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Ex-guerrilla vows to keep fight for East Timor unity

In Photo: Supporters of presidential candidate Francisco “Lu-Olo” Guterres raise their fists as they shout slogans in Dili, East Timor, on March 21. An unofficial vote count shows the former guerrilla leader has won East Timor’s presidency in the first election without UN supervision since peacekeepers left in 2012.

DILI, East Timor—A former guerrilla fighter vowed Saturday to keep peace and unity as East Timor’s new president, delivering a victory speech after the final tally showed he was on course to win the election.

Francisco “Lu-Olo” Guterres received 57 percent of the vote in Monday’s election, according to final figures announced late Friday. His main rival, Antonio da Conceicao, got 32 percent. The remaining votes were divided among six other candidates.

The results released by the National Election Office still need to be vetted by the Court of Appeals before they are official.

While East Timor’s president has a mostly ceremonial role, the prime minister heads the government.

East Timorese voted overwhelmingly in 1999 to end 24 years of brutal Indonesian occupation that killed more than 170,000 people. Indonesia’s military and pro-Indonesian militias responded to the independence referendum with scorched earth attacks that devastated the East Timorese half of the island.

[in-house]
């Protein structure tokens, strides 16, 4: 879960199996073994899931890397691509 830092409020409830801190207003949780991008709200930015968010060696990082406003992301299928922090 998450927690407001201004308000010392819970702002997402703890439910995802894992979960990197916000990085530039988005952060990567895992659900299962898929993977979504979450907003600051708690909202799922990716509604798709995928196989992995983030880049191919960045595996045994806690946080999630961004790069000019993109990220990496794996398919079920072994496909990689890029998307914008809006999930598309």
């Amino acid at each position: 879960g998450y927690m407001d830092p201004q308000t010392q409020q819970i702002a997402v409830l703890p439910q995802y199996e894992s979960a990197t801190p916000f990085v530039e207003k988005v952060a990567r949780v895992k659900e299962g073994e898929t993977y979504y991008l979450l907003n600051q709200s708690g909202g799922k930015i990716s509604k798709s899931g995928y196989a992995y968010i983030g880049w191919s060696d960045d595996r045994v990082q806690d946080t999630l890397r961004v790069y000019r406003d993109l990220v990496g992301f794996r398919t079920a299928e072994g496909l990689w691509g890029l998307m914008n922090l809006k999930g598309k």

Guterres received a visit from da Conceicao conceding the election soon after the final results were released last Friday.

Da Conceicao, the current minister of education and social affairs, said he had accepted the result.

“He was a guerrilla fighter during our resistance time. He deserved the people’s trust and I’ll always respect him,” da Conceica said of his rival.

Guterres welcomed the concession and gave a victory speech at his residence.

“I’ll be president for all people in East Timor, even those who didn’t vote for me,” he told a crowd of supporters. “I’ll keep fighting for peace and unity of our nation.”

Guterres led guerrilla attacks against occupying troops from the hills, rising quickly through the ranks. Eventually he became the rebels’ top commander.

It was his third attempt to win the presidency since 2007, when Jose Ramos-Horta, a Nobel Peace Prize laureate, secured an easy victory over him in a second-round vote. Guterres lost to current President Taur Matan Ruak in the 2012 election, but this time he had strong support from resistance hero and former Prime Minister Xanana Gusmao, who remains influential in politics.

Meanwhile, the Democratic Republic of Timor-Leste honored US Sen. Jack Reed for his work in the former East Timor island.

Reed received the highest honor that a foreigner can be given from the country formerly known as East Timor.

The Order of Timor was presented to the Rhode Island Democrat from the Democratic Republic of Timor-Leste, nearly two decades after Reed visited the island on a fact-finding trip to learn more about the residents’ struggle for freedom.

Reed has been an advocate for the Timorese people during his time in both the US House of Representatives and Senate. He says he first learned about human-rights violations occurring on the small Southeast Asian island from a group of concerned Portuguese-American citizens and from college students and professors from Brown University.

A former colony of Portugal, the island was later occupied for two decades by Indonesia.

Image credits: AP

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